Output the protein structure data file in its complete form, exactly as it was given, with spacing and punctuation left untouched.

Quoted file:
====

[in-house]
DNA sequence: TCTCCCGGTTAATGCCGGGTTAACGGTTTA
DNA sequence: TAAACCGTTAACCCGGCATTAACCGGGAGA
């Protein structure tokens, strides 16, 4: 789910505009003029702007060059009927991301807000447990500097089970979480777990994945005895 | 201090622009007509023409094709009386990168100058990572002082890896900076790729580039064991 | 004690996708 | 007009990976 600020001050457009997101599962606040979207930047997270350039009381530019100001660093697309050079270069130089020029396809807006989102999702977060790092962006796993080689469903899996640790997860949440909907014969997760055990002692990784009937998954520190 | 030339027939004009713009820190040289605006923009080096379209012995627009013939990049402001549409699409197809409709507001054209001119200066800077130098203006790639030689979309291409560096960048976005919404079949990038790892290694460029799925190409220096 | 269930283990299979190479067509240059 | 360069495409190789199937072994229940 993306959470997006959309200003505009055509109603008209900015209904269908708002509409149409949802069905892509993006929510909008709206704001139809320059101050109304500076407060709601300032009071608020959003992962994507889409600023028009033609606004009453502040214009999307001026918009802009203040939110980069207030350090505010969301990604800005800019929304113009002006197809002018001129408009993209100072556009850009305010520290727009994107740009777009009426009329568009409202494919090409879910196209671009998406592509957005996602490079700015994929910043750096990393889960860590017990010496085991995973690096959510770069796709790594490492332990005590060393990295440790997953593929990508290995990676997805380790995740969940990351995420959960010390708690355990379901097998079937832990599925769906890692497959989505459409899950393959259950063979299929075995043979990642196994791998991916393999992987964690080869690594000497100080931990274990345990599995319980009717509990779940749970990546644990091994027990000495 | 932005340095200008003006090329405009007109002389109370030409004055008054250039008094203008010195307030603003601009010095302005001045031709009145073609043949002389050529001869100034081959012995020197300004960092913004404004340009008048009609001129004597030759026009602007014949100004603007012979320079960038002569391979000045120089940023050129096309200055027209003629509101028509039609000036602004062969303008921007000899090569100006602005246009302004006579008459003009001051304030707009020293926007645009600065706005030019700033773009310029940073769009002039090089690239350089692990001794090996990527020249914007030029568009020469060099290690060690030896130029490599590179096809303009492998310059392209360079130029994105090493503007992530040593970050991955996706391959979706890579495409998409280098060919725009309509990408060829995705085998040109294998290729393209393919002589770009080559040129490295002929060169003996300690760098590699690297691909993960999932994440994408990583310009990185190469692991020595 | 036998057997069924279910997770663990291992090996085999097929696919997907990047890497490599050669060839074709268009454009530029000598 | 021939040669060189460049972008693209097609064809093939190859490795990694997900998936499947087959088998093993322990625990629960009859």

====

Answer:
[in-house]
DNA sequence: TCTCCCGGTTAATGCCGGGTTAACGGTTTA
DNA sequence: TAAACCGTTAACCCGGCATTAACCGGGAGA
């Protein structure tokens, strides 16, 4: 789910505009003029702007060059009927991301807000447990500097089970979480777990994945005895 | 201090622009007509023409094709009386990168100058990572002082890896900076790729580039064991 | 004690996708 | 007009990976 600020001050457009997101599962606040979207930047997270350039009381530019100001660093697309050079270069130089020029396809807006989102999702977060790092962006796993080689469903899996640790997860949440909907014969997760055990002692990784009937998954520190 | 030339027939004009713009820190040289605006923009080096379209012995627009013939990049402001549409699409197809409709507001054209001119200066800077130098203006790639030689979309291409560096960048976005919404079949990038790892290694460029799925190409220096 | 269930283990299979190479067509240059 | 360069495409190789199937072994229940 993306959470997006959309200003505009055509109603008209900015209904269908708002509409149409949802069905892509993006929510909008709206704001139809320059101050109304500076407060709601300032009071608020959003992962994507889409600023028009033609606004009453502040214009999307001026918009802009203040939110980069207030350090505010969301990604800005800019929304113009002006197809002018001129408009993209100072556009850009305010520290727009994107740009777009009426009329568009409202494919090409879910196209671009998406592509957005996602490079700015994929910043750096990393889960860590017990010496085991995973690096959510770069796709790594490492332990005590060393990295440790997953593929990508290995990676997805380790995740969940990351995420959960010390708690355990379901097998079937832990599925769906890692497959989505459409899950393959259950063979299929075995043979990642196994791998991916393999992987964690080869690594000497100080931990274990345990599995319980009717509990779940749970990546644990091994027990000495 | 932005340095200008003006090329405009007109002389109370030409004055008054250039008094203008010195307030603003601009010095302005001045031709009145073609043949002389050529001869100034081959012995020197300004960092913004404004340009008048009609001129004597030759026009602007014949100004603007012979320079960038002569391979000045120089940023050129096309200055027209003629509101028509039609000036602004062969303008921007000899090569100006602005246009302004006579008459003009001051304030707009020293926007645009600065706005030019700033773009310029940073769009002039090089690239350089692990001794090996990527020249914007030029568009020469060099290690060690030896130029490599590179096809303009492998310059392209360079130029994105090493503007992530040593970050991955996706391959979706890579495409998409280098060919725009309509990408060829995705085998040109294998290729393209393919002589770009080559040129490295002929060169003996300690760098590699690297691909993960999932994440994408990583310009990185190469692991020595 | 036998057997069924279910997770663990291992090996085999097929696919997907990047890497490599050669060839074709268009454009530029000598 | 021939040669060189460049972008693209097609064809093939190859490795990694997900998936499947087959088998093993322990625990629960009859």